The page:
Attendees also watched a video introducing some of the hibakujumoku back in Hiroshima, shot in early spring by yours truly and which can be viewed below. The video included shots of the parasol and ginkgo parent trees, so that Spring Thaw attendees could see where they came from. The ginkgo, which leans in the direction of the hypocenter, was of particular interest.

Events like Spring Thaw aren’t the only way Oberlin students come into contact with hibakujumoku. Environmental Studies Professor Chie Sakakibara’s class Nature Culture Interpretation watched and discussed the Green Legacy Hiroshima introduction video, and then Professor Garvin introduced the students to the ginkgo saplings and explained how ginkgo’s biological properties helped them survive the bombing.

Spring Thaw attendees

Hopefully interest in hibakujumoku and Hiroshima will continue to grow at Oberlin.

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Students in Chicago Put On Atomic Bomb Themed Art Exhibit

Eighth-grade students from Chicago’s Polaris Charter Academy, led by teacher Carrie Moy, recently exhibited their atomic bomb themed artwork at 345 Art Gallery. Ms. Moy’s class spends the entire year studying the atomic bomb, and the class collaborated with the Japanese Culture Center in Chicago to express through art what they learned.

Students with their artwork

The art exhibit came about after the class visited the Center’s “Hiroshima-Nagasaki Atomic Bomb Exhibition,” which was held in October 2016 and used materials on loan from the Hiroshima Peace Memorial Museum and Nagasaki Atomic Bomb Museum. After a discussion with Japanese Culture Center Director Saira Chambers about Hiroshima-Nagasaki, the class decided to put on their own exhibition. Ms. Chambers visited their classroom and helped the students work through and express their ideas.

Gallery 345 is run by a Chicago police officer, who donated the space to the community to hold events. According to its website, the gallery is meant to be “a space to showcase art as a form of social engagement.”

Students happily receive copies of “Paper Crane Journey”

The students received copies of “Paper Crane Journey” from ANT-Hiroshima during the gallery event. Ms. Chambers said the students were grateful for the books and happy to “know there were people listening to them far away.”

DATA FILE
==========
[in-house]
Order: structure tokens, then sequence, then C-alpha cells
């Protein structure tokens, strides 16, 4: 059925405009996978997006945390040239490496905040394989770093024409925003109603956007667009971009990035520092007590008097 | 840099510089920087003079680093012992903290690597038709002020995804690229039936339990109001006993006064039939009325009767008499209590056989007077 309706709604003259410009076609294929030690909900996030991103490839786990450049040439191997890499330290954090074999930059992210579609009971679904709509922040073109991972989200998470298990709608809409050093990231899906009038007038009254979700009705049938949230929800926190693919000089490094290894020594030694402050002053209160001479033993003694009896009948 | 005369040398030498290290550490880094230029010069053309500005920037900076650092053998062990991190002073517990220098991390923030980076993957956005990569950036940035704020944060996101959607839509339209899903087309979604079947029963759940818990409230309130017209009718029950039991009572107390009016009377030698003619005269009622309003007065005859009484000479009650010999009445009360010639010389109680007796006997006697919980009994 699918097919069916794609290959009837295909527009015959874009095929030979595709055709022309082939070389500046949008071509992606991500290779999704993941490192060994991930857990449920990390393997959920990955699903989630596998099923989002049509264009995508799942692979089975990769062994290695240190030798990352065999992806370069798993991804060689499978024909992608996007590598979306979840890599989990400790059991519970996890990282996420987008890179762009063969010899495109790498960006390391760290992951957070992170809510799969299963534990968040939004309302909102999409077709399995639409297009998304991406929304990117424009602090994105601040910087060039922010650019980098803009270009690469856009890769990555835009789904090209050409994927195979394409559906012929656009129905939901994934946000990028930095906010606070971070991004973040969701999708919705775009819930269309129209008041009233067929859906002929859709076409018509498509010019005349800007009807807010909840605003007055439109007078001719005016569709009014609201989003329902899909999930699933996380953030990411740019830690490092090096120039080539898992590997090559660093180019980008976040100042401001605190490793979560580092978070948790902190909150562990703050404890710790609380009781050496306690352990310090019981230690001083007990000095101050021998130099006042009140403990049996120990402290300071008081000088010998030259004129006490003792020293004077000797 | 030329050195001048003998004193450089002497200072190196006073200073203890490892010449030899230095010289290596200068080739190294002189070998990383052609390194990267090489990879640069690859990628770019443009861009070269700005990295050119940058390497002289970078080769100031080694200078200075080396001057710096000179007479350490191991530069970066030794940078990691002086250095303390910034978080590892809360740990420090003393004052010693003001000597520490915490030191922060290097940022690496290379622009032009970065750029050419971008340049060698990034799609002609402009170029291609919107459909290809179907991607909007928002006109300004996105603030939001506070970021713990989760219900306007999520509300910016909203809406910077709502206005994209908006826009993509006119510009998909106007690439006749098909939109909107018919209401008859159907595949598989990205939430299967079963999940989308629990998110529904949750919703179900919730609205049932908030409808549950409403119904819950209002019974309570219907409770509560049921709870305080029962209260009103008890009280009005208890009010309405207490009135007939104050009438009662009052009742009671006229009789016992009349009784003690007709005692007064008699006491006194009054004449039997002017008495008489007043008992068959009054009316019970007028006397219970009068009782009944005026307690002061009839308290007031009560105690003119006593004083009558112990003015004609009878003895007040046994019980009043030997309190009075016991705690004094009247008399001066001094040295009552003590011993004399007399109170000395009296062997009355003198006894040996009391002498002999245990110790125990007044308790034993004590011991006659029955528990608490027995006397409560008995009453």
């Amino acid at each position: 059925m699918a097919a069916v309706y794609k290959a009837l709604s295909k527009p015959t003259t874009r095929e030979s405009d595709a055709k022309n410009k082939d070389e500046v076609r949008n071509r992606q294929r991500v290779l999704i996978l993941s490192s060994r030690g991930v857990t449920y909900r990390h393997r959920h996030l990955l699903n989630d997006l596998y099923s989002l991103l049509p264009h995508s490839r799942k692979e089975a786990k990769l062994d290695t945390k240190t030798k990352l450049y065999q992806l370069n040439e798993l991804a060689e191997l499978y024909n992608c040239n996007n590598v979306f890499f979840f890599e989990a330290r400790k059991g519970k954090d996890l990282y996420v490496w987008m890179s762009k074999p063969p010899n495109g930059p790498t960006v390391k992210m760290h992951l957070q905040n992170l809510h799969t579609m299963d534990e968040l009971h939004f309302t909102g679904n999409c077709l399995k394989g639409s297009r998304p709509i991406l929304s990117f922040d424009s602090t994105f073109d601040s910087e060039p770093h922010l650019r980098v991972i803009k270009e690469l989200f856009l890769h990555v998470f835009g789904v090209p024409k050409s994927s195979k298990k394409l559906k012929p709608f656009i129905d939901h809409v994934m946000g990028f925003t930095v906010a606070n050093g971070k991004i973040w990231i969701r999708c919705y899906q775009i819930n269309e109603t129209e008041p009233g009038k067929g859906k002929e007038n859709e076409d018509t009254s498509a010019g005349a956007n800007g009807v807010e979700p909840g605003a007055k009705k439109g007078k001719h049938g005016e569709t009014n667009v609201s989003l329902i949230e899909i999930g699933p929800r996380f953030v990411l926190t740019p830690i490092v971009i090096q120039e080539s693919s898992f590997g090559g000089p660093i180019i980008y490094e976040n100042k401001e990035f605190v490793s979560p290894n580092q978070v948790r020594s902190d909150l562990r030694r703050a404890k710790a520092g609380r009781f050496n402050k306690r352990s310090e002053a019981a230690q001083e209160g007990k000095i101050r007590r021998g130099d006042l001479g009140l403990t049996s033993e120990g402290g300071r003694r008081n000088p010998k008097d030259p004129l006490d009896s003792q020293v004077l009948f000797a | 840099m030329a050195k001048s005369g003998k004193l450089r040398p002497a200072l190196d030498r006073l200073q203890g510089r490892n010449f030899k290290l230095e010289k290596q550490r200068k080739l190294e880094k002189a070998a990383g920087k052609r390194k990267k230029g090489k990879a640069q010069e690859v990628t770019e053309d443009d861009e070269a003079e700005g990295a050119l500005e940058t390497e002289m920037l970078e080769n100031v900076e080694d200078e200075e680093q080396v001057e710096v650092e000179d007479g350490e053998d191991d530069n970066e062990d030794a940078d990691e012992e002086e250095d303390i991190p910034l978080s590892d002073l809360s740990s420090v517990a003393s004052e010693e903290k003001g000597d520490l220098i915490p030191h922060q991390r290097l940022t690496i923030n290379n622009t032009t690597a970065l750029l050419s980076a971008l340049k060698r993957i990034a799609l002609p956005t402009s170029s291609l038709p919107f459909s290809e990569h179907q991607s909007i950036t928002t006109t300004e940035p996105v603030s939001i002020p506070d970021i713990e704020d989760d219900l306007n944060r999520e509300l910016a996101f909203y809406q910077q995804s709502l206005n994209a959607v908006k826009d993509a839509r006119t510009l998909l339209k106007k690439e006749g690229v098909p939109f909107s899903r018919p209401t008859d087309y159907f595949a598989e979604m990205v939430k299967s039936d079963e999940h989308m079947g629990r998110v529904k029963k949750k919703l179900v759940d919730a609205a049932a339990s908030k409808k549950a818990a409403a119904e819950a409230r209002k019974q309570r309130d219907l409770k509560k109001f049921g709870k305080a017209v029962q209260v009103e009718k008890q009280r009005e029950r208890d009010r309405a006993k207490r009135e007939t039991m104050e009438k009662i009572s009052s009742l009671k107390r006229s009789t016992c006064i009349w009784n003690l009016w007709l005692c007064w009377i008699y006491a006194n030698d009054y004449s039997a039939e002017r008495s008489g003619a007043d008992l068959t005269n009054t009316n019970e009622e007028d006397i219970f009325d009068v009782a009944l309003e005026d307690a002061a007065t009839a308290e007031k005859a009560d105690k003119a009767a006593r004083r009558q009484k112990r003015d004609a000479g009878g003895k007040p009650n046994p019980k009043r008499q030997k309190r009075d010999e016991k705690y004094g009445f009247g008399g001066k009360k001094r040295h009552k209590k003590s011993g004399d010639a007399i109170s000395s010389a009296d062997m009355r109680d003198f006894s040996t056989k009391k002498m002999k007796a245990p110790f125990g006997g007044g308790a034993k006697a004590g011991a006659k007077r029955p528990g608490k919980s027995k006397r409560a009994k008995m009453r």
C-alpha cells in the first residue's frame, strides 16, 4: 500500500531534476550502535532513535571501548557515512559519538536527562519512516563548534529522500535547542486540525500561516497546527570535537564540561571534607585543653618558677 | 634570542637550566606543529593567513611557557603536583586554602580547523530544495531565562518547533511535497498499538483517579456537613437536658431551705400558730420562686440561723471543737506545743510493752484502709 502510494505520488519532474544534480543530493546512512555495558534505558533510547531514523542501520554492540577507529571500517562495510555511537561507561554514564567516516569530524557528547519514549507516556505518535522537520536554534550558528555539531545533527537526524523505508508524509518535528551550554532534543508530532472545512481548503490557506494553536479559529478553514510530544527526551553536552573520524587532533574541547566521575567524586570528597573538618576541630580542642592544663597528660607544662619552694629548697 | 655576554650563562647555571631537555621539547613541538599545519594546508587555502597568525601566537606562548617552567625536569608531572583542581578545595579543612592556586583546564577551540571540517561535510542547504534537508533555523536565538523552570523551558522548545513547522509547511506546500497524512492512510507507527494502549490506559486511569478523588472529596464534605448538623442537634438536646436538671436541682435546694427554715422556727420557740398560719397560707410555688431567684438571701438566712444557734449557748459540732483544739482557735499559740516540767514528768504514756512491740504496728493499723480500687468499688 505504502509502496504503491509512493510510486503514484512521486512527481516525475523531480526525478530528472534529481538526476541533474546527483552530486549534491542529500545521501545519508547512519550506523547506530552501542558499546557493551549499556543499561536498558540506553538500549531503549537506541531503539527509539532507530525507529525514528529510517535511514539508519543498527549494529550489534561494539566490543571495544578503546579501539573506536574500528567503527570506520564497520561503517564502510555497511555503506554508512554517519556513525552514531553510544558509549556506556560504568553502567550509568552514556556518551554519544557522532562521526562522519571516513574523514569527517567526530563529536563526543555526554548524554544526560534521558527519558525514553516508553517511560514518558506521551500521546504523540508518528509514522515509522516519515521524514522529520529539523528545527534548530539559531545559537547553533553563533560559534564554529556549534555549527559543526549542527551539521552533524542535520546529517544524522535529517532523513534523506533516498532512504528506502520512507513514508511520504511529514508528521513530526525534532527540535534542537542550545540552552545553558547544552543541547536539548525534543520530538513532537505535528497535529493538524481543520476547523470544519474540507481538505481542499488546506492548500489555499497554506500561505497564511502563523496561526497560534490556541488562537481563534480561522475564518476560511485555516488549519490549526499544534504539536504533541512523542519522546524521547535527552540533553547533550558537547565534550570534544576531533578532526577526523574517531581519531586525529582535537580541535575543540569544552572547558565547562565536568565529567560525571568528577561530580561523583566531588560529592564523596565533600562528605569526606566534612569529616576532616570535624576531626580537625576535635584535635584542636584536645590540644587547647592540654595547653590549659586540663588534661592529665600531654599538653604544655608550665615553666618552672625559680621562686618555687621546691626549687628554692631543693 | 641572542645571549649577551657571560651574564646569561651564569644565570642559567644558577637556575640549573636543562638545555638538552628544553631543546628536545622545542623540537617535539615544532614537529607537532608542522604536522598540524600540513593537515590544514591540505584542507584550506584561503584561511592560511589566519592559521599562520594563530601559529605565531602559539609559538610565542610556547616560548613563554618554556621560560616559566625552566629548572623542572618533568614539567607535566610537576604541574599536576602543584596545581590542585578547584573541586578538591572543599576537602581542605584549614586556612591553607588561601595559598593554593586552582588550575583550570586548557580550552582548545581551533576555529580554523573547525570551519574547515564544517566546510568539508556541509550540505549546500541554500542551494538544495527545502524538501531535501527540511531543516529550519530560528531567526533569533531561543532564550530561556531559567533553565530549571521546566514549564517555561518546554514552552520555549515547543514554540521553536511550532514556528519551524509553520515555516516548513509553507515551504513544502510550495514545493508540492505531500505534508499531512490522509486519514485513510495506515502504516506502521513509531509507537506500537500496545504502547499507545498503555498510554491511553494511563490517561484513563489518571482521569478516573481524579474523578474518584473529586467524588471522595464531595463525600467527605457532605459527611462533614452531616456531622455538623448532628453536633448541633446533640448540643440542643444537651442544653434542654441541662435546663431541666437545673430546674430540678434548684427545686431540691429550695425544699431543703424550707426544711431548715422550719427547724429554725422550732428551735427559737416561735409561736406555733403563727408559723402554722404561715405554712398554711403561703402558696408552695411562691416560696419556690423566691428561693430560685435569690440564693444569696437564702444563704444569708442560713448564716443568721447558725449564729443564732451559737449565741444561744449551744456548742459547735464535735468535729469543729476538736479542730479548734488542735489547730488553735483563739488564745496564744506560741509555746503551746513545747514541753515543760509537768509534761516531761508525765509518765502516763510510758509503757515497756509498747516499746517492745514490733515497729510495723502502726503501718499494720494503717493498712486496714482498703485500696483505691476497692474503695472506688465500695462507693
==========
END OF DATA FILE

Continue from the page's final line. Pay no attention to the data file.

The Japanese Culture Center plans to collaborate with the class again for August 6 commemoration events, as well as continue working with Ms. Moy’s classes in future years.

A student discusses his artwork with Professor Miyamoto

DePaul University Professor Yuki Miyamoto also attended the exhibition. Professor Miyamoto teaches classes on the atomic bomb and takes a group of students on a study trip to Hiroshima and Nagasaki every other year. The humble writer of this blog met her when she brought her students to the UNITAR Hiroshima Office last December.

From left to right: Yuki Miyamoto, Carrie Moy, Saira Chambers

Ms. Chambers is passionate about sharing what she’s learned about Hiroshima, Nagasaki, and the atomic bomb. She said, “Chicago also has a deep history with the atomic bomb, and there is a community of dedicated advocates for knowledge and understanding of the topic here.” As the Center’s director, she supports “anyone who wishes to learn about this part of our collective past and how to make this a positive lesson for the future.”

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Steven Okazaki Releases Mifune: The Last Samurai

Director Steven Okazaki, a longtime friend and partner of ANT-Hiroshima, has recently released a new documentary on the life and work of iconic actor Toshiro Mifune, titled Mifune: The Last Samurai. The film introduces viewers to prewar samurai cinema before delving into how Mifune, often in collaboration with filmmaking giant Akira Kurosawa, revised and modernized the genre in the postwar decades.

mifune

In an interview with indiewire.com, Okazaki said of Mifune’s achievements and unique screen presence, “He was shy and brash, funny and cool, silly and deadly serious. That’s what made him so dynamic. But it’s his integrity as an artist and a person that made people love and respect him.”

Mifune is distributed by Strand Releasing and will have staggered releases in New York City, Los Angeles, Boston, Berkeley, Honolulu, and San Francisco over the next month, with more U.S. city releases to be announced in 2017.

Watch the trailer for Mifune below:

ANT-Hiroshima’s previous collaboration with Okazaki include his films The Mushroom Club (2005) and White Light/Black Rain: The Destruction of Hiroshima and Nagasaki (2007). ANT-Hiroshima, under Executive Director Tomoko Watanabe, helped Okazaki coordinate interviews with hibakusha for his documentaries and now holds a screening of White Light/Black Rain in front of the Atomic Bomb Dome every year on August 6. Tomoko-san was a producer for The Mushroom Club and a consulting producer for White Light/Black Rain.

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Green Legacy Hiroshima